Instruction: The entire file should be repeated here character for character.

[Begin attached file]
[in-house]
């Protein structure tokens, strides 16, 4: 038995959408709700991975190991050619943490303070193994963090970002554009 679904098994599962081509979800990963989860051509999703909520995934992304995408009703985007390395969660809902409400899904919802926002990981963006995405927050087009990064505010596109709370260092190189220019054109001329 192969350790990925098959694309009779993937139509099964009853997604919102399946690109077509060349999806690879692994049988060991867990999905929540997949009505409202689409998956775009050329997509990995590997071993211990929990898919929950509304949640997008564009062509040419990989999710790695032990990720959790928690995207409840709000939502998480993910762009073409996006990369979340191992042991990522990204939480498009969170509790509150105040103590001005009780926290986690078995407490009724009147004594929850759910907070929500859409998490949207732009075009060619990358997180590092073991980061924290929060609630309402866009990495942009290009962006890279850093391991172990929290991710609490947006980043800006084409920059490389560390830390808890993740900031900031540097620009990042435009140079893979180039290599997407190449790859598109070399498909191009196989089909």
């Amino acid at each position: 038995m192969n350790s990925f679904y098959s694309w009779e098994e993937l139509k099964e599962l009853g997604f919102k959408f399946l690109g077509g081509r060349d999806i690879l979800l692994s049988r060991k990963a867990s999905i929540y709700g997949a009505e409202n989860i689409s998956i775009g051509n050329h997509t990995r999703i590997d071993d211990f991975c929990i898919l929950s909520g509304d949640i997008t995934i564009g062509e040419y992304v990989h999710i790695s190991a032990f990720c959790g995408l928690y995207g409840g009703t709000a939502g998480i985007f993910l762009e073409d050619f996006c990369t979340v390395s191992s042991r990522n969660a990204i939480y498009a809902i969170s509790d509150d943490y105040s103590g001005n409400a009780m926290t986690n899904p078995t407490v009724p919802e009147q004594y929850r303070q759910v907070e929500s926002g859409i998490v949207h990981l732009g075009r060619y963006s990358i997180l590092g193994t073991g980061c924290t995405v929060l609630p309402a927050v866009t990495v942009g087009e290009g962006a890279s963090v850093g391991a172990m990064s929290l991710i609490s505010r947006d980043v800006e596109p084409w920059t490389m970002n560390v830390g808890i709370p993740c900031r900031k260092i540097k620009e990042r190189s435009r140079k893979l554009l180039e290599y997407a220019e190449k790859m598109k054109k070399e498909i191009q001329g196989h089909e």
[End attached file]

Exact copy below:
[in-house]
């Protein structure tokens, strides 16, 4: 038995959408709700991975190991050619943490303070193994963090970002554009 679904098994599962081509979800990963989860051509999703909520995934992304995408009703985007390395969660809902409400899904919802926002990981963006995405927050087009990064505010596109709370260092190189220019054109001329 192969350790990925098959694309009779993937139509099964009853997604919102399946690109077509060349999806690879692994049988060991867990999905929540997949009505409202689409998956775009050329997509990995590997071993211990929990898919929950509304949640997008564009062509040419990989999710790695032990990720959790928690995207409840709000939502998480993910762009073409996006990369979340191992042991990522990204939480498009969170509790509150105040103590001005009780926290986690078995407490009724009147004594929850759910907070929500859409998490949207732009075009060619990358997180590092073991980061924290929060609630309402866009990495942009290009962006890279850093391991172990929290991710609490947006980043800006084409920059490389560390830390808890993740900031900031540097620009990042435009140079893979180039290599997407190449790859598109070399498909191009196989089909």
């Amino acid at each position: 038995m192969n350790s990925f679904y098959s694309w009779e098994e993937l139509k099964e599962l009853g997604f919102k959408f399946l690109g077509g081509r060349d999806i690879l979800l692994s049988r060991k990963a867990s999905i929540y709700g997949a009505e409202n989860i689409s998956i775009g051509n050329h997509t990995r999703i590997d071993d211990f991975c929990i898919l929950s909520g509304d949640i997008t995934i564009g062509e040419y992304v990989h999710i790695s190991a032990f990720c959790g995408l928690y995207g409840g009703t709000a939502g998480i985007f993910l762009e073409d050619f996006c990369t979340v390395s191992s042991r990522n969660a990204i939480y498009a809902i969170s509790d509150d943490y105040s103590g001005n409400a009780m926290t986690n899904p078995t407490v009724p919802e009147q004594y929850r303070q759910v907070e929500s926002g859409i998490v949207h990981l732009g075009r060619y963006s990358i997180l590092g193994t073991g980061c924290t995405v929060l609630p309402a927050v866009t990495v942009g087009e290009g962006a890279s963090v850093g391991a172990m990064s929290l991710i609490s505010r947006d980043v800006e596109p084409w920059t490389m970002n560390v830390g808890i709370p993740c900031r900031k260092i540097k620009e990042r190189s435009r140079k893979l554009l180039e290599y997407a220019e190449k790859m598109k054109k070399e498909i191009q001329g196989h089909e």